How to Make a Baby Car Seat Cover

Infant in a car seat
Click to print these step-by-step instructions

You can make a custom cover for your toddler or infant car seat in an afternoon. Whether you need a washable slipcover to keep your car seat clean or you're covering up the worn original cover, this project isn't difficult if you have some sewing skills and tools.

How to Make a Cover for Your Car Seat

Click on the image of the car seat cover to print the instructions that will help you make one tailored to your individual seat. If you need help downloading the printable, check out these helpful tips.

This project takes a few hours, but it isn't hard if you have a bit of previous sewing experience.

Things You'll Need

  • One and a half yards of fabric
  • Two packages of matching double-fold hem binding
  • Two yards of 1/4-inch elastic
  • Measuring tape
  • Dressmaker's pencil
  • Sewing machine and thread
  • Pins
  • Safety pin
  • Scissors
  • Craft knife

What to Do

  1. Remove the existing cover from the car seat. You'll be using this as a pattern for making your cover. The existing cover will have three main pieces: a center strip that the baby sits on and two side pieces that wrap around the outside of the seat.
  2. Turn the existing cover inside out and fold it in half. Tuck the side pieces into the center strip so only the center strip is showing.
  3. Measure this strip at its widest point, and fold your fabric over to create a double layer of the same size. Place the original cover on top of your fabric, lining up the folded edges of both.
  4. Cut around the original cover, leaving about an inch of extra space on all sides. Don't worry; this doesn't have to be exact. You just need the general shape.
  5. Measure the width and length of the side pieces of the original cover. This can be tricky, since they are often held on with elastic, but once again, you don't need to be exact. You'll be fitting the cover to the car seat in a few minutes. Add two inches to your measurements.
  6. Create a double layer of your fabric in the same size as the side pieces. Place your center piece on top to use as a guide for the adjoining seams. Cut a double-layered piece that has the appropriate dimensions. This will give you the two side pieces.
  7. Place the original cover back on the car seat. Lay the center piece on top of it, face down. Pin each side piece to the center piece, and smooth the cover down. Adjust the pins to make both seams lie flat.
  8. Check to see if you need to go around a carrying bar. If you do, carefully trim the fabric to the appropriate shape around the bar. You'll be adding elastic later, so don't worry about the rest of the outer edges.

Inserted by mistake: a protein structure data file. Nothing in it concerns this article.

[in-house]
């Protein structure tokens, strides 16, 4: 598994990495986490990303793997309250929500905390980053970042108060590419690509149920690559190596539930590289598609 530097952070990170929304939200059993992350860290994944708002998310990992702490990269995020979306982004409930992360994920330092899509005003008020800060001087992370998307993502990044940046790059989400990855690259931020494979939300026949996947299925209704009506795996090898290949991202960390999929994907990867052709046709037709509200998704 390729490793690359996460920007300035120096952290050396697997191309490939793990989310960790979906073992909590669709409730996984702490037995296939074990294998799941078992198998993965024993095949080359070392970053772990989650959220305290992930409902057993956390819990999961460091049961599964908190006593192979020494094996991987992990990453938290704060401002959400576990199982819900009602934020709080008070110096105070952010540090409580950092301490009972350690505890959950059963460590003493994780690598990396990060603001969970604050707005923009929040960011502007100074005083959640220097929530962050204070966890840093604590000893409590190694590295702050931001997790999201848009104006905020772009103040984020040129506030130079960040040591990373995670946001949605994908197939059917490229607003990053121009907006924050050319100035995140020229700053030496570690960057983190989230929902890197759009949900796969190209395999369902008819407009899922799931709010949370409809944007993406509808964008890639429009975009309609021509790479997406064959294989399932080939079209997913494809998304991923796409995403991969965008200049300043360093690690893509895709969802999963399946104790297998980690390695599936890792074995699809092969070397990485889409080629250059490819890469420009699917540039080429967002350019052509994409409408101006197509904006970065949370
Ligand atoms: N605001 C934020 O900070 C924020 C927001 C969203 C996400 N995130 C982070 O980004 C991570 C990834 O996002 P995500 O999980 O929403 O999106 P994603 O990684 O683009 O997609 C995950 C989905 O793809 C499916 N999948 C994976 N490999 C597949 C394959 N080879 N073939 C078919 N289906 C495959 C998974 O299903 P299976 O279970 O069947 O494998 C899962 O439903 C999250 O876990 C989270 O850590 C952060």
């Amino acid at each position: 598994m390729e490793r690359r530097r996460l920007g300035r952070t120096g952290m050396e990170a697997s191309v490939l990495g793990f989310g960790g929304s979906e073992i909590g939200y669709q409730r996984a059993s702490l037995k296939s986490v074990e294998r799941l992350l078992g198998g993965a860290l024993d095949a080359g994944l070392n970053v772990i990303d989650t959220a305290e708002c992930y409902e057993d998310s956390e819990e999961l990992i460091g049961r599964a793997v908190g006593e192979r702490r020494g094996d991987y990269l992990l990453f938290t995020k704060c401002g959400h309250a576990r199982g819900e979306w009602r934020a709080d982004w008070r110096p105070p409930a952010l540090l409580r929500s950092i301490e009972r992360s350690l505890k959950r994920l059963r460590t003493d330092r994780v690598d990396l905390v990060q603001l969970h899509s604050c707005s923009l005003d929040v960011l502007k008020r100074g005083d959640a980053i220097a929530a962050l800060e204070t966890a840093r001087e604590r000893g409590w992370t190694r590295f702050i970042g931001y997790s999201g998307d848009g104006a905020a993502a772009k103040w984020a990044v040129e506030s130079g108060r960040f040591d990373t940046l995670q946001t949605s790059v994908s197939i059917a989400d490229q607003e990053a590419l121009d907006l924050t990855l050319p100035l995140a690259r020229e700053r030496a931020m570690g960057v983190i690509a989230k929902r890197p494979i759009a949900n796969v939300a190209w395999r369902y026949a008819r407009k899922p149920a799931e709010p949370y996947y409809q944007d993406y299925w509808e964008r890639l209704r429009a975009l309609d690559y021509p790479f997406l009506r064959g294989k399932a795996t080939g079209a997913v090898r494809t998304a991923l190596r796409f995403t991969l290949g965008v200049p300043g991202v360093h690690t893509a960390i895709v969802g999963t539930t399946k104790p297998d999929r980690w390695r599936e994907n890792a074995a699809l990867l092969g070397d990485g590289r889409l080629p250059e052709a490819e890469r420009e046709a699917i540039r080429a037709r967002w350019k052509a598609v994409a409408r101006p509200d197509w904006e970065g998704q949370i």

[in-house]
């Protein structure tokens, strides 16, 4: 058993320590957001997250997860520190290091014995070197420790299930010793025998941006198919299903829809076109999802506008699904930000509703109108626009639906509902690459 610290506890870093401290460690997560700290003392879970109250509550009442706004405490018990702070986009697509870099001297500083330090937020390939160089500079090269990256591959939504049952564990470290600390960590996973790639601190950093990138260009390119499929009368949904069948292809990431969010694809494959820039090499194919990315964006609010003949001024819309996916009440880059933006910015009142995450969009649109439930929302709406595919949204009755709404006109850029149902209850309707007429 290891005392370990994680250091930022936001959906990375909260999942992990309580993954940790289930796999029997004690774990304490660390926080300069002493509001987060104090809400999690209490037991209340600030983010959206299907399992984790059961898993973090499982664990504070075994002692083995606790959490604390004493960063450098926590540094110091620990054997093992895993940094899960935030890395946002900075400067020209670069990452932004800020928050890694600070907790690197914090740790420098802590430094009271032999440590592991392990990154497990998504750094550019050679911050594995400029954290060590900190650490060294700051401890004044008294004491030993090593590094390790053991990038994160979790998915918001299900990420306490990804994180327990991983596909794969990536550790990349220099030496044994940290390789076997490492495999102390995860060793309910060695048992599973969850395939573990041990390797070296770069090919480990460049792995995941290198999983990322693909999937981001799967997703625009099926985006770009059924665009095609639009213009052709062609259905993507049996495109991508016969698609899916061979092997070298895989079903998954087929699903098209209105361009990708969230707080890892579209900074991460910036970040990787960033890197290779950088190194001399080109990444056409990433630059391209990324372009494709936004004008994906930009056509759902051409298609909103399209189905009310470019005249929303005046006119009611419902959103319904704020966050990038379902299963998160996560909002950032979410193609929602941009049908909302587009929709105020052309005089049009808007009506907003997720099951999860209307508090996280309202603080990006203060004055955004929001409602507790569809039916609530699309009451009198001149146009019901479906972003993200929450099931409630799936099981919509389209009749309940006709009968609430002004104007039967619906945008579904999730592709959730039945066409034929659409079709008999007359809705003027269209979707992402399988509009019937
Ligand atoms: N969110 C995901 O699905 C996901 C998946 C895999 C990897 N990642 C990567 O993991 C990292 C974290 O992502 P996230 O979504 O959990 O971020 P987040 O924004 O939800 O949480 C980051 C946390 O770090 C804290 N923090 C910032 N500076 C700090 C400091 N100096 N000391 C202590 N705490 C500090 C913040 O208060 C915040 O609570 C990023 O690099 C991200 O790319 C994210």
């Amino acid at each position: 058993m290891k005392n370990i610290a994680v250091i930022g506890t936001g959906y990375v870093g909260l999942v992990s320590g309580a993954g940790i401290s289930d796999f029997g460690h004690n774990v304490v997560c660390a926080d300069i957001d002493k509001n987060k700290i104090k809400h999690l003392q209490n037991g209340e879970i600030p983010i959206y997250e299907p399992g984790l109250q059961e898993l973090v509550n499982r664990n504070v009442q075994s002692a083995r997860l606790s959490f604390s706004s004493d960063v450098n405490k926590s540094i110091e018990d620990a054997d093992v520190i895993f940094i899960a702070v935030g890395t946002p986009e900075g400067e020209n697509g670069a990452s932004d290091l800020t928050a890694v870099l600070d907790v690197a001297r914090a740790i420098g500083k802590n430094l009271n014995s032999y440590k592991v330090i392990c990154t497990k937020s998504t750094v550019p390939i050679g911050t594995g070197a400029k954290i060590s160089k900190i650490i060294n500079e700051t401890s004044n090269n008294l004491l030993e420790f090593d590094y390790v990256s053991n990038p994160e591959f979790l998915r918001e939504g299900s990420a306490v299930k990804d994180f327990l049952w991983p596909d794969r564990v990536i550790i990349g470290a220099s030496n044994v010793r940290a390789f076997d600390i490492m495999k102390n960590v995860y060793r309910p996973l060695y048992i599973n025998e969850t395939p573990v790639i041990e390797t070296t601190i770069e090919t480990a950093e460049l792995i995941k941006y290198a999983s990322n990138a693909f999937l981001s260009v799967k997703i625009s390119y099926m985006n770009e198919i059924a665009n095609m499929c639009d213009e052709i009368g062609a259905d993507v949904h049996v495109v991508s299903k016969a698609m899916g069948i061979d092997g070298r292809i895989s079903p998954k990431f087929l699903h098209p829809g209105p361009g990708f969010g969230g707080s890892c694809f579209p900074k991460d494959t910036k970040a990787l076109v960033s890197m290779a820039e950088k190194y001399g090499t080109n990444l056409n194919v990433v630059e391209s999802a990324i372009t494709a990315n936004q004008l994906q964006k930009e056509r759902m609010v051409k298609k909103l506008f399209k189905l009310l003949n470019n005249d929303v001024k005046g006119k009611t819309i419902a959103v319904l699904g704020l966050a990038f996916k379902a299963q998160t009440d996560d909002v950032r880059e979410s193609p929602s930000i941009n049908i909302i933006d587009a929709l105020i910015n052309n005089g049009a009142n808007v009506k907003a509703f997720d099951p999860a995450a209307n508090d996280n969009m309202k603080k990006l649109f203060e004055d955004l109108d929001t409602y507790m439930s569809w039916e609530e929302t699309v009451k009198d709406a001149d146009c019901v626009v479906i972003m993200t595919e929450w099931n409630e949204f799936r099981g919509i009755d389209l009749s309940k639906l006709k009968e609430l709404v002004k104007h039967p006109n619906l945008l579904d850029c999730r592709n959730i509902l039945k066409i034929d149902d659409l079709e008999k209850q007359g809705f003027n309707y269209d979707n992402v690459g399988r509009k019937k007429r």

9. Sew the two seams you pinned. Trim the excess fabric to about half an inch.
  10. Turn the cover right side out, and place it on top of the seat. Use the dressmaker's pencil to mark the location of the slots for the straps. Remove the cover, and make sure the spots are even on both sides.
  11. Use a craft knife to cut the slots to the appropriate width.
  12. Pin the hem binding around the raw edges of the slots, and sew in place. Be sure to turn over the ends of the binding so there aren't any raw edges.
  13. Place the cover face-down, and trim the outside edges to even them up. Don't remove much of the fabric. You just need an even line to work with.
  14. Pin hem binding all around the outer edges, and sew in place.
  15. Roll the bound edges toward the back about an inch, and pin in place all the way around. Starting at the center bottom, sew all the way around to create a channel for your elastic. Stop about an inch before you reach the place you started sewing.
  16. Place a safety pin through the end of the elastic. Using the safety pin as a guide, thread the elastic through the channel you created. Use care not to lose the end of the elastic in the channel.
  17. Put the cover on the seat over the existing cover. Adjust the elastic to give it a good fit. Pin the elastic in place and remove the cover.
  18. Sew the two ends of the elastic together, and trim the excess. Sew up the open area of the channel.
  19. Put the cover on the seat for a final check.

Tips for Success

Keep the following tips in mind to ensure your project is a success:

  • Choose a fabric that is machine washable. Car seats get very dirty, and you'll want to be able to keep it looking nice.
  • When in doubt, cut your pieces larger than you'll need. It's easy to trim them down in the fitting stage, but you can't add more fabric once you've cut it off.
  • If your car seat has additional strap settings, make slots for these as well as the ones your baby currently uses. You can get more use out of the cover this way.
  • Consider making two covers. That way, you can have one to use while the other is in the wash.
  • Machine wash and dry your fabric before you begin working with it. This will prevent shrinking after you're done with the project and will ensure the cover fits your car seat after washing.
  • Although minky fabric is soft and adorable, don't use it for this project if you don't have previous experience with it. It tends to stretch and shed terribly while you're working, resulting in frustration.
  • Never let the seat cover fabric get in the way of the functioning of the car seat straps or buckles. These parts of the seat protect your baby, and they must fit properly.

Add Some Style to Your Baby's Ride

Making a car seat cover is an excellent way to personalize the look of the seat, and add a little fun style to your baby's ride. You can choose fabrics that are fun and funky or simple and clean-lined. Either way, you'll love showing off your handiwork and giving your little one a comfy and cute place to sit on car rides.

How to Make a Baby Car Seat Cover